The coding and RFID seminar that we ran in November was a resounding success. From wanting to know more about what RFID can offer in the ‘real world’ today, to asking specific questions about their own barcode, 2D or RFID applications, delegates were very interactive and the atmosphere was relaxed and positive. The aims of Fairfield University events are to stimulate ideas, share knowledge and evaluate the true value of coding and RFID applications in track and trace.
Particularly in the case of RFID, feedback from the event showed that there is still a heap of confusion over even the simplest things such as the proliferation of RFID tags on offer and the nuts and bolts of how RFID actually works.
Mark Lynch (Fairfield) and Mark Higham (Siemens) started the proceedings and warmed the crowd up to let them know what was in store.
Lee Wragg then kicked off the presentations with a technical overview on the evolution of coding. Speaking about the limitations of 1D codes, Lee described how 2D can solve a myriad of problems due to them being hardier, industry standard compliant and generally an all round excellent choice for most applications in track and trace. They can also form a compliment or step towards RFID. Direct part marking was a main feature, and the fact that such a vast amount of information could be stored in a small amount of space went down well with the crowd as they examined some samples of products that had been laser marked with a tiny code. Traceability is obviously key in both aerospace and automotive and the presentation stimulated some good questions on the value of 1D linear barcodes in comparison to 2D codes and technology.
Jens Dolenek from Siemens then explained in his presentation how RFID & Coding applications enhance the entire process. From raw material supplier, to end user, coding and RFID can be a key driver to ensuring your information flow is smooth and slick, so you can stay above your competitors. Examples were given from many industries, such as airline baggage using RFID bag tags, automated identification in logistics, and product traceability down to item level.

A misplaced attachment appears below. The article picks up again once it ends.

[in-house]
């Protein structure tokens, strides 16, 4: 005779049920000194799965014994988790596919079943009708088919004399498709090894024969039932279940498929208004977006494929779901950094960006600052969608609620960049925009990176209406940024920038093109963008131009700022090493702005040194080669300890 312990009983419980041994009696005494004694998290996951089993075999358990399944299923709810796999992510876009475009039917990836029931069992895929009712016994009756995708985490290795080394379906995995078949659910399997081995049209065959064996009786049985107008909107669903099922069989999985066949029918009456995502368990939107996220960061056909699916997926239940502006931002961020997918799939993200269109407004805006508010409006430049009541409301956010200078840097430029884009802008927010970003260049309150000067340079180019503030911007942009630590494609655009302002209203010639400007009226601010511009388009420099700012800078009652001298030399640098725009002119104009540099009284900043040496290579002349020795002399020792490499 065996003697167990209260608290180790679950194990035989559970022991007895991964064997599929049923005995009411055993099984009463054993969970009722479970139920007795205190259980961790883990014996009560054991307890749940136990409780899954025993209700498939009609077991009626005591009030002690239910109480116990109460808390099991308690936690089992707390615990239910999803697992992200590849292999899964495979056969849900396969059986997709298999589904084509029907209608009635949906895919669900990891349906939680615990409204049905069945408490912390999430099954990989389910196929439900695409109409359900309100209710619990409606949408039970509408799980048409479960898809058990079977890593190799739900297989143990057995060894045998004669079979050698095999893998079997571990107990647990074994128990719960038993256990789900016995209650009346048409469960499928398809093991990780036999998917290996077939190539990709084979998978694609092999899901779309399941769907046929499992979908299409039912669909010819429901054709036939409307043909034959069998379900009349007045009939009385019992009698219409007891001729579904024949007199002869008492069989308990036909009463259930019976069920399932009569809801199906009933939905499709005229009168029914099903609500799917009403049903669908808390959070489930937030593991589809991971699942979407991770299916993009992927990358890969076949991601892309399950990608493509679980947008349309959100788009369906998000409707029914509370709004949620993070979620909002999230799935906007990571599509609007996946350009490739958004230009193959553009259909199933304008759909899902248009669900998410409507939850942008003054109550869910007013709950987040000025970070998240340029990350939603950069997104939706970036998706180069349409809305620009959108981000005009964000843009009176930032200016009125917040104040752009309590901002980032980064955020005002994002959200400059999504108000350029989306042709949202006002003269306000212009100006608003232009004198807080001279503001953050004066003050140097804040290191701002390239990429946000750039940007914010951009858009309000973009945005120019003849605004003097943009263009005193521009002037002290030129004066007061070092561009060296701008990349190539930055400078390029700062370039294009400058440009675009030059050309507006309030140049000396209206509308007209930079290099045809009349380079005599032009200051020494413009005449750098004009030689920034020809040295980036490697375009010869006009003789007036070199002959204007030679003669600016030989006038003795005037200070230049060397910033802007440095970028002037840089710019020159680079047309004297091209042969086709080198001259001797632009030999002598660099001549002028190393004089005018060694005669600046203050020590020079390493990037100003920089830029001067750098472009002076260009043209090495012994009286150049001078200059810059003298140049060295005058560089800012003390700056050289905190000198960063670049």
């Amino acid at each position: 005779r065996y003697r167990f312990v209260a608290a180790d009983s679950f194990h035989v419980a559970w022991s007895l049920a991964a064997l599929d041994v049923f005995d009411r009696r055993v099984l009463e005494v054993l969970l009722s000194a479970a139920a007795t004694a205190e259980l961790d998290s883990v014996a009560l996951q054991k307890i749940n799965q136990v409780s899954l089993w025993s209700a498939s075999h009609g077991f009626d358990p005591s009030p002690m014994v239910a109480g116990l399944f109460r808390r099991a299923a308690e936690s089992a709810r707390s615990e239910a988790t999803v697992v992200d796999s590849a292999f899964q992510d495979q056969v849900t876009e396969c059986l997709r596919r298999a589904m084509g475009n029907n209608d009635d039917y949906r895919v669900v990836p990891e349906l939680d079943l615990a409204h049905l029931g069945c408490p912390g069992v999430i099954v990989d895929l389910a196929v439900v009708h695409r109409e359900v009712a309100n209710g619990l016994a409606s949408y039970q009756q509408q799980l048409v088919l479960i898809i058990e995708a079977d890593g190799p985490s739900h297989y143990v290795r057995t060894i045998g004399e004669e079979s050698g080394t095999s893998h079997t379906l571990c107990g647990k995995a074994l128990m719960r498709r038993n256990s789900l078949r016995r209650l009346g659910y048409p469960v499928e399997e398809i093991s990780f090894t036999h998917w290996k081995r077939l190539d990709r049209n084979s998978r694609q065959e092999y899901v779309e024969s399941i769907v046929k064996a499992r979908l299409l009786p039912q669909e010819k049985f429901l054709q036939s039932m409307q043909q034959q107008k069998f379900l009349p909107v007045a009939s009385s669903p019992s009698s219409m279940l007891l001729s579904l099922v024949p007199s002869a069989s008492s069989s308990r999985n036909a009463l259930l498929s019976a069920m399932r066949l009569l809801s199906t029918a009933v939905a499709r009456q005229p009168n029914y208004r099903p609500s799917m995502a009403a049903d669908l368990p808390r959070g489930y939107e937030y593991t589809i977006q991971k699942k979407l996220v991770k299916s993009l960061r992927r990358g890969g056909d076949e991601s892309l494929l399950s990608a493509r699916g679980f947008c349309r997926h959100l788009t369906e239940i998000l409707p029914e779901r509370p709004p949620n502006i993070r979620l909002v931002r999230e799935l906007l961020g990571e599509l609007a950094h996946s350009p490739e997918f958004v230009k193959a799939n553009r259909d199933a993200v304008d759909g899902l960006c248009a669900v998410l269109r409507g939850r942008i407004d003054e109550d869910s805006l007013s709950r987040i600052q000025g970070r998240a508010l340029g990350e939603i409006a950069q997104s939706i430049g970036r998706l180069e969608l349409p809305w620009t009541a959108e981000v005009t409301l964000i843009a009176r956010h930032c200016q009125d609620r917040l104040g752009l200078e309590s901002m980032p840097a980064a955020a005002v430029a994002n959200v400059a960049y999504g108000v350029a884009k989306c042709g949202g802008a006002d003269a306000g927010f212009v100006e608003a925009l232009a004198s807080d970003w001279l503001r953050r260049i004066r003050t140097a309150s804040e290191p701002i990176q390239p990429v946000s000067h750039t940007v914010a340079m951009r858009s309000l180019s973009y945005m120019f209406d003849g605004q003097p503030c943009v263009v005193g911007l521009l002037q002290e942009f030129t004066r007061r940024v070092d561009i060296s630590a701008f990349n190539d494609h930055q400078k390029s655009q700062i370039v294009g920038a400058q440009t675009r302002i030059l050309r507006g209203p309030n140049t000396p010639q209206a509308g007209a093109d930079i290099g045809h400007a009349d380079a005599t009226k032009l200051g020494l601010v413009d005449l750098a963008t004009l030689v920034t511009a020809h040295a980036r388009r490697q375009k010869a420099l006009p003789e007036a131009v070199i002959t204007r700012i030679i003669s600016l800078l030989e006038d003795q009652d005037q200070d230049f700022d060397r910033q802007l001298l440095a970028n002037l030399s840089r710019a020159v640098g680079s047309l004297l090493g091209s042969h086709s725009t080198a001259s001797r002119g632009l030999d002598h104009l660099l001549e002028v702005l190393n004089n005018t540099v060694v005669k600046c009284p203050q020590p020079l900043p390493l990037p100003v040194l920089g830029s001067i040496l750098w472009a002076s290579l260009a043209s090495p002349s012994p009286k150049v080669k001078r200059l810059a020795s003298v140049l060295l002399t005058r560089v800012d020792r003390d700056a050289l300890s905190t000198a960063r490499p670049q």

RFID was then the order of the day as Andy O’Donnell led the group through a lively two way street of RFID debate and also a simple yet powerful presentation on the principles of RFID in essence. Questions were abundant as delegates were eager to apply the concept of the technology to their problem or application. From understanding frequencies to finding out about cost, to answering queries about RFID pilots and trials, Andy was kept on his toes with a host of questions that enabled delegates to take away useful information.
Delegates were then invited to tour the demo room and were shown some of the hardware on offer. They then returned to see that hardware in action, combined with bespoke software that Andy used to demonstrate the power, speed and multi-read capability of RFID.
The day closed with an opportunity to network with the Fairfield and Siemens team as well as other delegates. Watch this space for more information on further events for all of our industries, or email email@example.com to register your interest directly, regardless of which industry you are in.